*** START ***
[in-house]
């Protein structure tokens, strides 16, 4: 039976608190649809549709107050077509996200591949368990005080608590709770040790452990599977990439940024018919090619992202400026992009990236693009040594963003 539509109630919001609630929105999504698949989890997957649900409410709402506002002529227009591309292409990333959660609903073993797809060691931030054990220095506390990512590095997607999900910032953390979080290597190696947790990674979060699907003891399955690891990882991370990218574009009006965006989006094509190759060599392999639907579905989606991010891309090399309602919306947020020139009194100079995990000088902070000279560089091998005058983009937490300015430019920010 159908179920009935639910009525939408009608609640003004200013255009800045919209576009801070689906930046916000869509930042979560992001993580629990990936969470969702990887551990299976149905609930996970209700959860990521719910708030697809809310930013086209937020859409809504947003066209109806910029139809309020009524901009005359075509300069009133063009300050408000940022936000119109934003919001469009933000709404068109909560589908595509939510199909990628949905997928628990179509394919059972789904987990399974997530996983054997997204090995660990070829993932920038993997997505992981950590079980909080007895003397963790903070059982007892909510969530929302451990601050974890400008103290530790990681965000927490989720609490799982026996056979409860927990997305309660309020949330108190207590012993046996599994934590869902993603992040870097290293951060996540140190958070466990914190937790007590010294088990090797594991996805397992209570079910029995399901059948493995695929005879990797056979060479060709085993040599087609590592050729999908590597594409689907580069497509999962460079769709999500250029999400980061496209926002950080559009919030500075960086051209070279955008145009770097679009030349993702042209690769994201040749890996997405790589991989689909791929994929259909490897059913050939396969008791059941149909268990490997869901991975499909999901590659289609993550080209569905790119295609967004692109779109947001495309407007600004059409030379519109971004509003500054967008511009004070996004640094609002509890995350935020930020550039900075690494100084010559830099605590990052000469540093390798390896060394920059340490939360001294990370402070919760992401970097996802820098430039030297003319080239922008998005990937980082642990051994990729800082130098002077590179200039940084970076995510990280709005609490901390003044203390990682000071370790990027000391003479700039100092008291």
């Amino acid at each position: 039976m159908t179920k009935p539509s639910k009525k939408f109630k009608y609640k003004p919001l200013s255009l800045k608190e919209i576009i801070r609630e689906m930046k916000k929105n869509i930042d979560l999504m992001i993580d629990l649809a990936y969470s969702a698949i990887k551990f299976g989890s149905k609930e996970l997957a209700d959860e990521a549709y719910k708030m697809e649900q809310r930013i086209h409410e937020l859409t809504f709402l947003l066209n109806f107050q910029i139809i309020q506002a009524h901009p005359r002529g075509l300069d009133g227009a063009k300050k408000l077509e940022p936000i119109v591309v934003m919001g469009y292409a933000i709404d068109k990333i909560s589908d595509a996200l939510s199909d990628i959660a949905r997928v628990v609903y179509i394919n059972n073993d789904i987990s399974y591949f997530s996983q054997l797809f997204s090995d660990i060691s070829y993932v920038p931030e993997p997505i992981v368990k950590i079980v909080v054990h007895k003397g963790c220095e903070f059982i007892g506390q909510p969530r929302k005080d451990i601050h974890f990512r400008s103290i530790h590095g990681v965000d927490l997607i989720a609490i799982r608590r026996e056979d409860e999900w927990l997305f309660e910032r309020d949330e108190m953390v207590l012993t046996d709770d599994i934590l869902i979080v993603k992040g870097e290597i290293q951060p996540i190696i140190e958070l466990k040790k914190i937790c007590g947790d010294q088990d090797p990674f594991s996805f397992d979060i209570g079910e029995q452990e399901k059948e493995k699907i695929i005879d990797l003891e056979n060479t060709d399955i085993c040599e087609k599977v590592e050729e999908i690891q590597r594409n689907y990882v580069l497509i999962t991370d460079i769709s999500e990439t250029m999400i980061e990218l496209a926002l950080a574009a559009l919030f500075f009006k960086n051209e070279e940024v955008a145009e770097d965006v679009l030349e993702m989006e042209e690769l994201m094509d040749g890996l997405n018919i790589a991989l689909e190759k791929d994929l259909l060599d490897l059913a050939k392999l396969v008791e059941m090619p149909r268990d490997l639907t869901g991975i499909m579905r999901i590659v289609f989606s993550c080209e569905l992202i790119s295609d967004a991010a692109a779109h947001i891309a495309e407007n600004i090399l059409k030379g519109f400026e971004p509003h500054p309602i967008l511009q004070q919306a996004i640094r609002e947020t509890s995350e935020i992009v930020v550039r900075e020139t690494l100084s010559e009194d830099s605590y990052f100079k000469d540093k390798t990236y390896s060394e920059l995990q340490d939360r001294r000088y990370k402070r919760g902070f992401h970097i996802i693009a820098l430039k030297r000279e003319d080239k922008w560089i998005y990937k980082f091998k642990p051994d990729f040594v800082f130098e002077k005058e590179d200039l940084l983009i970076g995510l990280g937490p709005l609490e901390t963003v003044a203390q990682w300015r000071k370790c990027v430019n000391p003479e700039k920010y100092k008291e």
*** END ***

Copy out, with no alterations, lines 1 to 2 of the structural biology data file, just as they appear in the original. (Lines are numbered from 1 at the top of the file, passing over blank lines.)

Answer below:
[in-house]
């Protein structure tokens, strides 16, 4: 039976608190649809549709107050077509996200591949368990005080608590709770040790452990599977990439940024018919090619992202400026992009990236693009040594963003 539509109630919001609630929105999504698949989890997957649900409410709402506002002529227009591309292409990333959660609903073993797809060691931030054990220095506390990512590095997607999900910032953390979080290597190696947790990674979060699907003891399955690891990882991370990218574009009006965006989006094509190759060599392999639907579905989606991010891309090399309602919306947020020139009194100079995990000088902070000279560089091998005058983009937490300015430019920010 159908179920009935639910009525939408009608609640003004200013255009800045919209576009801070689906930046916000869509930042979560992001993580629990990936969470969702990887551990299976149905609930996970209700959860990521719910708030697809809310930013086209937020859409809504947003066209109806910029139809309020009524901009005359075509300069009133063009300050408000940022936000119109934003919001469009933000709404068109909560589908595509939510199909990628949905997928628990179509394919059972789904987990399974997530996983054997997204090995660990070829993932920038993997997505992981950590079980909080007895003397963790903070059982007892909510969530929302451990601050974890400008103290530790990681965000927490989720609490799982026996056979409860927990997305309660309020949330108190207590012993046996599994934590869902993603992040870097290293951060996540140190958070466990914190937790007590010294088990090797594991996805397992209570079910029995399901059948493995695929005879990797056979060479060709085993040599087609590592050729999908590597594409689907580069497509999962460079769709999500250029999400980061496209926002950080559009919030500075960086051209070279955008145009770097679009030349993702042209690769994201040749890996997405790589991989689909791929994929259909490897059913050939396969008791059941149909268990490997869901991975499909999901590659289609993550080209569905790119295609967004692109779109947001495309407007600004059409030379519109971004509003500054967008511009004070996004640094609002509890995350935020930020550039900075690494100084010559830099605590990052000469540093390798390896060394920059340490939360001294990370402070919760992401970097996802820098430039030297003319080239922008998005990937980082642990051994990729800082130098002077590179200039940084970076995510990280709005609490901390003044203390990682000071370790990027000391003479700039100092008291």